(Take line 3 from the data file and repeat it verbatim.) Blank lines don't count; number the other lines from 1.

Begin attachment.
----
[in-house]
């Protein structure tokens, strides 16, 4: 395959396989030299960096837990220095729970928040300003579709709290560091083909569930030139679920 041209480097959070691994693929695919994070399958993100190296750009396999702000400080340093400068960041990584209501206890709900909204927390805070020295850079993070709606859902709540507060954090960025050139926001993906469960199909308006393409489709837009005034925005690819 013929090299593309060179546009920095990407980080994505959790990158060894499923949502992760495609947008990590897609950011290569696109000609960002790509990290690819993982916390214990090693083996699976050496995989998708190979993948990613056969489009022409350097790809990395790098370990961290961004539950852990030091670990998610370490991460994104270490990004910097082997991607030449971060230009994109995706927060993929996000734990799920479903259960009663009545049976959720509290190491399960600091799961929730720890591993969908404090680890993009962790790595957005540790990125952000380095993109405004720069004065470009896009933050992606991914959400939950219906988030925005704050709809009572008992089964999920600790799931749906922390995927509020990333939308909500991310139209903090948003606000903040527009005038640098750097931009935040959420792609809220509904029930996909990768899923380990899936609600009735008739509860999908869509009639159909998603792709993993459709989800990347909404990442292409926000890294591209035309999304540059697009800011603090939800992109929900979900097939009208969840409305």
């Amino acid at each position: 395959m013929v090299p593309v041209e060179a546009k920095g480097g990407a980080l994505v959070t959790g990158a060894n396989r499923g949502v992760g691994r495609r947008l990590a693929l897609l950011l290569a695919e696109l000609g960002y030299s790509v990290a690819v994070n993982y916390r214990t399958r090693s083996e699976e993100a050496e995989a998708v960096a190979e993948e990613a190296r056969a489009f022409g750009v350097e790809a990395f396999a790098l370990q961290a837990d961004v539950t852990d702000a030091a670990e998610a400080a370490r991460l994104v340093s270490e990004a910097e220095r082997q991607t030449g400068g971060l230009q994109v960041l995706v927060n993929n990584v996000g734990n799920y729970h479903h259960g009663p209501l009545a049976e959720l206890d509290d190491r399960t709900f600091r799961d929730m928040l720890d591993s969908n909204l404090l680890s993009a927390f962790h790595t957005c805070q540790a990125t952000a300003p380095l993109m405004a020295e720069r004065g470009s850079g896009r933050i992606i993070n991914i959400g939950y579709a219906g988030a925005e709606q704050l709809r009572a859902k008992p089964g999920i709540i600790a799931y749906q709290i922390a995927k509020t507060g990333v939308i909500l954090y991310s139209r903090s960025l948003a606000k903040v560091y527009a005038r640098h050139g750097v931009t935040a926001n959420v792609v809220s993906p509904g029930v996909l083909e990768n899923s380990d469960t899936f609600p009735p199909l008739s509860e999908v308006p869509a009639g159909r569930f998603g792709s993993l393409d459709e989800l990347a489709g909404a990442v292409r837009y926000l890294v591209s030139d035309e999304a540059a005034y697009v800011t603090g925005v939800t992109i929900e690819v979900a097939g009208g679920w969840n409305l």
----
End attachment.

């Amino acid at each position: 395959m013929v090299p593309v041209e060179a546009k920095g480097g990407a980080l994505v959070t959790g990158a060894n396989r499923g949502v992760g691994r495609r947008l990590a693929l897609l950011l290569a695919e696109l000609g960002y030299s790509v990290a690819v994070n993982y916390r214990t399958r090693s083996e699976e993100a050496e995989a998708v960096a190979e993948e990613a190296r056969a489009f022409g750009v350097e790809a990395f396999a790098l370990q961290a837990d961004v539950t852990d702000a030091a670990e998610a400080a370490r991460l994104v340093s270490e990004a910097e220095r082997q991607t030449g400068g971060l230009q994109v960041l995706v927060n993929n990584v996000g734990n799920y729970h479903h259960g009663p209501l009545a049976e959720l206890d509290d190491r399960t709900f600091r799961d929730m928040l720890d591993s969908n909204l404090l680890s993009a927390f962790h790595t957005c805070q540790a990125t952000a300003p380095l993109m405004a020295e720069r004065g470009s850079g896009r933050i992606i993070n991914i959400g939950y579709a219906g988030a925005e709606q704050l709809r009572a859902k008992p089964g999920i709540i600790a799931y749906q709290i922390a995927k509020t507060g990333v939308i909500l954090y991310s139209r903090s960025l948003a606000k903040v560091y527009a005038r640098h050139g750097v931009t935040a926001n959420v792609v809220s993906p509904g029930v996909l083909e990768n899923s380990d469960t899936f609600p009735p199909l008739s509860e999908v308006p869509a009639g159909r569930f998603g792709s993993l393409d459709e989800l990347a489709g909404a990442v292409r837009y926000l890294v591209s030139d035309e999304a540059a005034y697009v800011t603090g925005v939800t992109i929900e690819v979900a097939g009208g679920w969840n409305l």